A recent “Digital Conference” I attended seemed like it would be right up my street – after all Ditto Digital, as a digital marketing company, falls fairly and squarely into the digital environment. We spend time working on improving websites to raise their online presence; auditing websites and making technical improvements to ensure search engines recognise them as authoritative assets; we check out competitors and big-brand companies to analyse their techniques and look for areas they are neglecting to exploit or leverage.
Yet at the Digital Conference I realised that the term “digital” covers a much broader range of fields than I had anticipated. Companies building medical implants with 3-D printers rubbed shoulders with education companies and the big guns from Microsoft, Google and Bosch.
It became clear that digitalisation covers all business functions from finance, legal, audit and strategy to customer service, human resources and R&D right through to, of course, communications, marketing and IT. Indeed Gartner provide a detailed report for C-suite executives on how to harness the power of digital across all business functions.
So, fortunately, there were also plenty of companies at the conference from what I would consider the more typical digital companies: other digital marketing and SEO companies, cyber security, intellectual property, communications, web development and e-commerce experts.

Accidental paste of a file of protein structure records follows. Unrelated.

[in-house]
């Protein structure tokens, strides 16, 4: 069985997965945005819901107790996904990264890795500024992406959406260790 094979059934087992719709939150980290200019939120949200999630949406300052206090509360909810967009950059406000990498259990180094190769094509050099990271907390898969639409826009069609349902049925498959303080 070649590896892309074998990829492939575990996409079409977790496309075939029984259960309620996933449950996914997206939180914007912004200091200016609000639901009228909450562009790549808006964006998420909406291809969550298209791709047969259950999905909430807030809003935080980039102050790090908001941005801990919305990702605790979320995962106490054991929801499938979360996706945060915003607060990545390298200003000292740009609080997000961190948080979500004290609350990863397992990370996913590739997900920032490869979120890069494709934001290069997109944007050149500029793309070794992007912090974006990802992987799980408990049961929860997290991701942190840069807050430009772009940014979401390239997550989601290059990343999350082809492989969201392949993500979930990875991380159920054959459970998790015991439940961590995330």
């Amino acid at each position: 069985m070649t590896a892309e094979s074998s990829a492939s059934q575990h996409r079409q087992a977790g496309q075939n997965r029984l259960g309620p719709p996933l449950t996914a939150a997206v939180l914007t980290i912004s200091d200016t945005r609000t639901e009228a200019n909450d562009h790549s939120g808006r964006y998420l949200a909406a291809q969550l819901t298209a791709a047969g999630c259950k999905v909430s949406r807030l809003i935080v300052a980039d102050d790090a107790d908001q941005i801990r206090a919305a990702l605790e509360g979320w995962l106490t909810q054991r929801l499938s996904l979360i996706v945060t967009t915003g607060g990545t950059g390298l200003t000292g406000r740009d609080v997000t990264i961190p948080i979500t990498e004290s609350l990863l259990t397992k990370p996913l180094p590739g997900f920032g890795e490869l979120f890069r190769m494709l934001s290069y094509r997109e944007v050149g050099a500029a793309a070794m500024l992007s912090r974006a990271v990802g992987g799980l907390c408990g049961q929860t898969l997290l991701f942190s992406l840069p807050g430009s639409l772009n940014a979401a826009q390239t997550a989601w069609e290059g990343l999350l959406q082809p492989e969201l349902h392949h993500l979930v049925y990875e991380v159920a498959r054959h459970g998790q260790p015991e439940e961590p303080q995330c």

But do we need a clearer term for the digital world at the technical coal-face – those working directly with websites, IT systems, cyber security?
I asked Dave Tolson from the bespoke software and database developers Simply Digital for his thoughts on how he views his niche in the digital world, “After 20 years in business I am surprised that there are still people running their small businesses “on paper” and are bewildered by technological advances and unable to cope with the digital era. Many companies are struggling on with disparate applications, processes and products that simply don’t talk to each other. Making these businesses highly inefficient.
Simply Digital develop systems that integrate these disparate processes into one, allowing businesses to concentrate on making money instead of struggling with their systems.”
Andy Steer from Vividly Simple, who help owners and managers choose the right IT for their business works in a related digital niche. As he describes it: “Finding the right pieces for your IT jigsaw is difficult. Many small businesses start out with the technology the founders already have around them but as the business expands, and the team starts to grow, the limitations of those tools become apparent. When the jigsaw pieces you have aren’t fitting together, everyone gets frustrated and you spend too much time just trying to make things work. New data protection laws just add to the complexity, as does the increasing need to defend your business from cyber-attack.”
Much like the applications and processes Dave Tolson integrates, Vividly Simple helps small businesses to streamline their IT environment, to make the day to day things easier, keeping information safe and secure automatically.
Personally, I think it would be useful to have terminology that distinguishes companies involved in broad digital issues (which could/should be almost every company) from those in the more specific niches directly involved with the technology and websites.
If anyone has any ideas about what this term could be – feel free to let me know…